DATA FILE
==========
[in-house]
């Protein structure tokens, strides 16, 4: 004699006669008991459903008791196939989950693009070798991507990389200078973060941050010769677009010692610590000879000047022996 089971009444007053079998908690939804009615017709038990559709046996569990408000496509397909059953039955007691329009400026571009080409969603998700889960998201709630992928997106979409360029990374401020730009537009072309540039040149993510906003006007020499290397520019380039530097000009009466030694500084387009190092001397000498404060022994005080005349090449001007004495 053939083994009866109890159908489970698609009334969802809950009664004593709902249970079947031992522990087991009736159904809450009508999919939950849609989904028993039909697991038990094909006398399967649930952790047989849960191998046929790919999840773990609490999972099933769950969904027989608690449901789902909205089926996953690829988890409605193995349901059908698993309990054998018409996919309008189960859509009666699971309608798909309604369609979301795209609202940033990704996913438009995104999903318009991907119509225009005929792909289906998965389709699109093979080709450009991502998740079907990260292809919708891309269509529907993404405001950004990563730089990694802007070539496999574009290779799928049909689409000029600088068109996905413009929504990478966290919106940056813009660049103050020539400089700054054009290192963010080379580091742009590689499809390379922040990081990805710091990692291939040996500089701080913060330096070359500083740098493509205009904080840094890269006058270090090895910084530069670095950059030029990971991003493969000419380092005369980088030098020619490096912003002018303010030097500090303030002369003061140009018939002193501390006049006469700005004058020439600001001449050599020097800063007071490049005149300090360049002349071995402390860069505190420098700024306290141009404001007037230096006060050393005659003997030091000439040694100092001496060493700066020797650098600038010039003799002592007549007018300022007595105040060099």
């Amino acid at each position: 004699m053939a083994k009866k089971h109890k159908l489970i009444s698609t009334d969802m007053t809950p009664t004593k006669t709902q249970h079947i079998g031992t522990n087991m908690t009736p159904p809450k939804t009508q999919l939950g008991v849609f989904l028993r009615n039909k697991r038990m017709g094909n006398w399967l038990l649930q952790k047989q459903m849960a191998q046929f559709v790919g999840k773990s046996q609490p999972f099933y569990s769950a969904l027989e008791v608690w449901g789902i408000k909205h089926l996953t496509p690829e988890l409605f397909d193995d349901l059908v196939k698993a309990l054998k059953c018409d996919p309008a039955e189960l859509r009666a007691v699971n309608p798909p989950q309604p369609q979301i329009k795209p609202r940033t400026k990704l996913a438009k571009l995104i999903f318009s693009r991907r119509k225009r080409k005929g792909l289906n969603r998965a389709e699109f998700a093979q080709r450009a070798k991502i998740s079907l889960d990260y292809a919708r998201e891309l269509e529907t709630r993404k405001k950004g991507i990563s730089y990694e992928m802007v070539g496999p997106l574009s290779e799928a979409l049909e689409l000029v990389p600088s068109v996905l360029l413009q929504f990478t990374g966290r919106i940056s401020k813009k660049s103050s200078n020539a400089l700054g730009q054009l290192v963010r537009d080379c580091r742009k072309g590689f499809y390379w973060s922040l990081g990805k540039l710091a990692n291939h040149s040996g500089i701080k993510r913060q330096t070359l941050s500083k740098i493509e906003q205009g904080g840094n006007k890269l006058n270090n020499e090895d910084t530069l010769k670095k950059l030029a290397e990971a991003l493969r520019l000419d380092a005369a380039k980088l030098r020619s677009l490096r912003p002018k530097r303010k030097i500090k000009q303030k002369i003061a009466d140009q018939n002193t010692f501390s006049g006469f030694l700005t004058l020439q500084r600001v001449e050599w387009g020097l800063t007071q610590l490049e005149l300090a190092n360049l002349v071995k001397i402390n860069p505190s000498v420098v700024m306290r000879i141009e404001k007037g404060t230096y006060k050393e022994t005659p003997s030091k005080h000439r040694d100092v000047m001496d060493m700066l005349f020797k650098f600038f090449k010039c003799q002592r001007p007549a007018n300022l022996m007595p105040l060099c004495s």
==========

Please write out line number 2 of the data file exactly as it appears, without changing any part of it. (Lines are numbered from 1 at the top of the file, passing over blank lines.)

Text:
């Protein structure tokens, strides 16, 4: 004699006669008991459903008791196939989950693009070798991507990389200078973060941050010769677009010692610590000879000047022996 089971009444007053079998908690939804009615017709038990559709046996569990408000496509397909059953039955007691329009400026571009080409969603998700889960998201709630992928997106979409360029990374401020730009537009072309540039040149993510906003006007020499290397520019380039530097000009009466030694500084387009190092001397000498404060022994005080005349090449001007004495 053939083994009866109890159908489970698609009334969802809950009664004593709902249970079947031992522990087991009736159904809450009508999919939950849609989904028993039909697991038990094909006398399967649930952790047989849960191998046929790919999840773990609490999972099933769950969904027989608690449901789902909205089926996953690829988890409605193995349901059908698993309990054998018409996919309008189960859509009666699971309608798909309604369609979301795209609202940033990704996913438009995104999903318009991907119509225009005929792909289906998965389709699109093979080709450009991502998740079907990260292809919708891309269509529907993404405001950004990563730089990694802007070539496999574009290779799928049909689409000029600088068109996905413009929504990478966290919106940056813009660049103050020539400089700054054009290192963010080379580091742009590689499809390379922040990081990805710091990692291939040996500089701080913060330096070359500083740098493509205009904080840094890269006058270090090895910084530069670095950059030029990971991003493969000419380092005369980088030098020619490096912003002018303010030097500090303030002369003061140009018939002193501390006049006469700005004058020439600001001449050599020097800063007071490049005149300090360049002349071995402390860069505190420098700024306290141009404001007037230096006060050393005659003997030091000439040694100092001496060493700066020797650098600038010039003799002592007549007018300022007595105040060099």